The receiver 9 includes an input pulse filter 30, such as a band pass RF filter, for filtering out undesired low and high frequency noise. The output of the pulse filter 30 is fed to the input of a one-shot multivibrator 31 which converts each of the negative pulses received from the pulse generator 5 into a longer, more uniform pulse as of l00p.s duration and 7v amplitude with a pulse repetition rate equal to the pulse repetition rate of the pulse train received in the input of the one-shot multivibrator 31. The output of the one-shot multivibrator is fed to the input of an integrating amplifier 32 wherein it is integrated and amplified to produce a metered dc output voltage proportional to the pulse repetition rate and thus proportional to the quantity being measured by the remote sensor.

One output of the integrating amplifier 32 is fed to meter 11 to give an indication of the amplitude of the quantity being measured, such as combustible gas concentration. The other output of the integrating amplifier 32 is fed to one input of an inhibit gate 33 and thence to the input of the low and high level alarms 12 and 13, respectively. Each alarm 12 and 13 comprises, for example, a Schmitt trigger set to give an output when the input voltage thereto reaches a certain predetermined level corresponding to some predetermined level of the quantity being measured by the sensor 4. In a typical example, the low level of alarm could be set at 20 percent of the lower explosive limit and the high level alarm 13 could be set for 40 percent of the lower explosive limit. In a typical example, the output of the low level alarm is a horn or light which is extinguished by the operator pushing an acknowledge button. The output of the high level alarm typically automatically operates a horn or light and, in addition, shuts down the equipment at the outlying station such as at the end of the mine shaft or at a pumping platform or other location in the refinery.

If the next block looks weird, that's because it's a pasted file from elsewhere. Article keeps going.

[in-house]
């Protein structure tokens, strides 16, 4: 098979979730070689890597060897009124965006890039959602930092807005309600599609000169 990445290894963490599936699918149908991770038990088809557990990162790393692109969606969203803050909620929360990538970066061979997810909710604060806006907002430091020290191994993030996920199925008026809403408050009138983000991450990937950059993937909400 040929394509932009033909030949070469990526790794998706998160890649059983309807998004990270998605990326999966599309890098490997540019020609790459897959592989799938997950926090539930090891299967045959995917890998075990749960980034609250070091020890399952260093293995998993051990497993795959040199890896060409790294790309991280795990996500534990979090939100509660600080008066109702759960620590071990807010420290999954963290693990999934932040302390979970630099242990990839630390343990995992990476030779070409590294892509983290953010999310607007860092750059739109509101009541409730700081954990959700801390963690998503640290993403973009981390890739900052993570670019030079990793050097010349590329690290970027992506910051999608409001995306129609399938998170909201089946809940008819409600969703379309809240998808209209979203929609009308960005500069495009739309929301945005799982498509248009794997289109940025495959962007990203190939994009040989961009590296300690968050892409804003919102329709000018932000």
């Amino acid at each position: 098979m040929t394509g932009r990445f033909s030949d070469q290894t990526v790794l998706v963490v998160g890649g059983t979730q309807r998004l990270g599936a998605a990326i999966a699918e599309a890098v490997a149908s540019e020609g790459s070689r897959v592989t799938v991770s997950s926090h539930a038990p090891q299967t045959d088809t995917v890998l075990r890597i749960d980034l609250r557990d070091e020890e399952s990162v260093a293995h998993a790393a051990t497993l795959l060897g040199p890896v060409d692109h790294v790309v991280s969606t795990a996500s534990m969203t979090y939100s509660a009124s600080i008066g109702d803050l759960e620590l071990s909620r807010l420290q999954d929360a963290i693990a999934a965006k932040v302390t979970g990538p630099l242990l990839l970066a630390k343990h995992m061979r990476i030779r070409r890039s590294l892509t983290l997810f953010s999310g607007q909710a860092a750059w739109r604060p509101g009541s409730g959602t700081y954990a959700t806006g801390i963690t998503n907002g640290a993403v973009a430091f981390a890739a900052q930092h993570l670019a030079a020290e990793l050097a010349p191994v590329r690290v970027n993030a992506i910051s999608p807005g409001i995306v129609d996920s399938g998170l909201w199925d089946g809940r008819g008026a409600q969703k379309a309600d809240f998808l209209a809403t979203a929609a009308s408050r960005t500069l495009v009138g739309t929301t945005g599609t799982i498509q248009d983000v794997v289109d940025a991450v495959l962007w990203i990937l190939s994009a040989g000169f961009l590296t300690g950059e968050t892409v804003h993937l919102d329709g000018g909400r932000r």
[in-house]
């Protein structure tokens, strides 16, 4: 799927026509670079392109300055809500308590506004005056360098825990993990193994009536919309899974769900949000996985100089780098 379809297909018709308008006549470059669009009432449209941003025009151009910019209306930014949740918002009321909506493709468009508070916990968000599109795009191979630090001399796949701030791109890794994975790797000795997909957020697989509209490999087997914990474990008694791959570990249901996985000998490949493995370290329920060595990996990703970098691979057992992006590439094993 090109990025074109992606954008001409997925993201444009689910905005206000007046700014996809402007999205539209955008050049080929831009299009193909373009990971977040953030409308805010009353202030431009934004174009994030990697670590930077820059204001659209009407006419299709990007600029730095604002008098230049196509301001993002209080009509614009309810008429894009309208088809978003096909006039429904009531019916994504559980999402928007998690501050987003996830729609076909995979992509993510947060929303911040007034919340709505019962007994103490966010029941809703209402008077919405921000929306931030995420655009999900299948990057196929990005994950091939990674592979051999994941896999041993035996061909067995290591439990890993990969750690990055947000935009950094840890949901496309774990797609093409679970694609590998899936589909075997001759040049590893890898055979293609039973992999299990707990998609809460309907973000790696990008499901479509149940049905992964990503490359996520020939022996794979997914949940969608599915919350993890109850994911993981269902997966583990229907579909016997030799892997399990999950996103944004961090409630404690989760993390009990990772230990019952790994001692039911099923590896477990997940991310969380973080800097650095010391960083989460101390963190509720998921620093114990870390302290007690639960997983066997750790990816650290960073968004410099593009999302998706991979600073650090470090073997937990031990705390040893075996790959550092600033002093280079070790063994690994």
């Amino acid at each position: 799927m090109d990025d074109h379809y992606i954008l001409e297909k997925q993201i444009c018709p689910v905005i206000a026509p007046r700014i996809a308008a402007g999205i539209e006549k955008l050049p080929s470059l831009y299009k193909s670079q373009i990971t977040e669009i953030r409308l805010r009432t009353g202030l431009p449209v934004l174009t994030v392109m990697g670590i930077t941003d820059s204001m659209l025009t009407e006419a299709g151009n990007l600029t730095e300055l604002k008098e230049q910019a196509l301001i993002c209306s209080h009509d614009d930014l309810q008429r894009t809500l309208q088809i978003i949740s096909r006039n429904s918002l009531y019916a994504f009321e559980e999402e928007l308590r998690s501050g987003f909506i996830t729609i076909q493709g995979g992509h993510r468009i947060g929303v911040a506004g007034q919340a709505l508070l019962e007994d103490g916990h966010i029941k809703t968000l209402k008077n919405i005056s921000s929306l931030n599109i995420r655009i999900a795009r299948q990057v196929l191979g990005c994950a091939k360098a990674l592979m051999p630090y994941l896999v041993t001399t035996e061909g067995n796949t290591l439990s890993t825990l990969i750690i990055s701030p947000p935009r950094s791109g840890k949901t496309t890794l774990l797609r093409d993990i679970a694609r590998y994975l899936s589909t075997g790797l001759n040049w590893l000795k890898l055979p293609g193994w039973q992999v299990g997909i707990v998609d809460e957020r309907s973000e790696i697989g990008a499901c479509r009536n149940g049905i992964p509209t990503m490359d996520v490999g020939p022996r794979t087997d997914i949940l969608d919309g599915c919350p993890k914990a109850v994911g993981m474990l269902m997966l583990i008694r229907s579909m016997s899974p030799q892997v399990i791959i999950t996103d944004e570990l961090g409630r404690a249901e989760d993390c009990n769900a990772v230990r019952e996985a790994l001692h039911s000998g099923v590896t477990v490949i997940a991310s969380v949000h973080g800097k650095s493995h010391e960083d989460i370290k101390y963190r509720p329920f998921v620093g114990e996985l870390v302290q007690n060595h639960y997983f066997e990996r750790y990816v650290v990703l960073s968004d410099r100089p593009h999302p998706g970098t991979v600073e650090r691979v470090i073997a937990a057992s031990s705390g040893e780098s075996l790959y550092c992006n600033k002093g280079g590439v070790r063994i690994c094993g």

A filament failure sensor 34, which we will more fully described below, senses the dc current drawn from the power supply 8 through the transmission line 6, and switching regulator 3 to the sensor 4. On a failure of one of the sensing filaments 18 or 19, the current drawn from the output of the switching voltage regulator 3 drops from approximately 250 milliamps to on the order of 20 milliamps at 6 volts. This causes a corresponding decrease in the power supplied to the switching regulator 3 from 80 milliamps at 40 volts to 15 milliamps at 40 volts. The filament failure sensor 34 senses when the current drawn from the power supply falls below a predetermined level, such as milliamps at 40 volts, and sends an output to the second input of the inhibit gate 33 for inhibiting the output of the integrating amplifier 32 such that the alarms 12 and 13 are inhibited. The high and low level alarms need to be inhibited because failure of a filament 18 or 19 in the sensor 4 produces a substantial unbalance of the bridge producing an output voltate e, which greatly increases the pulse repetition rates at the output of the voltageto-frequency pulse generator 5. This increased pulse repetition rate corresponds to a high concentration of combustible gas and would, if not inhibited, activate both the high and low level alarm, in the normal case.

The advantages of the telemetering system 1 of FIG. 1 include the ability to use relatively inexpensive conductors for a relatively long transmission line 6. The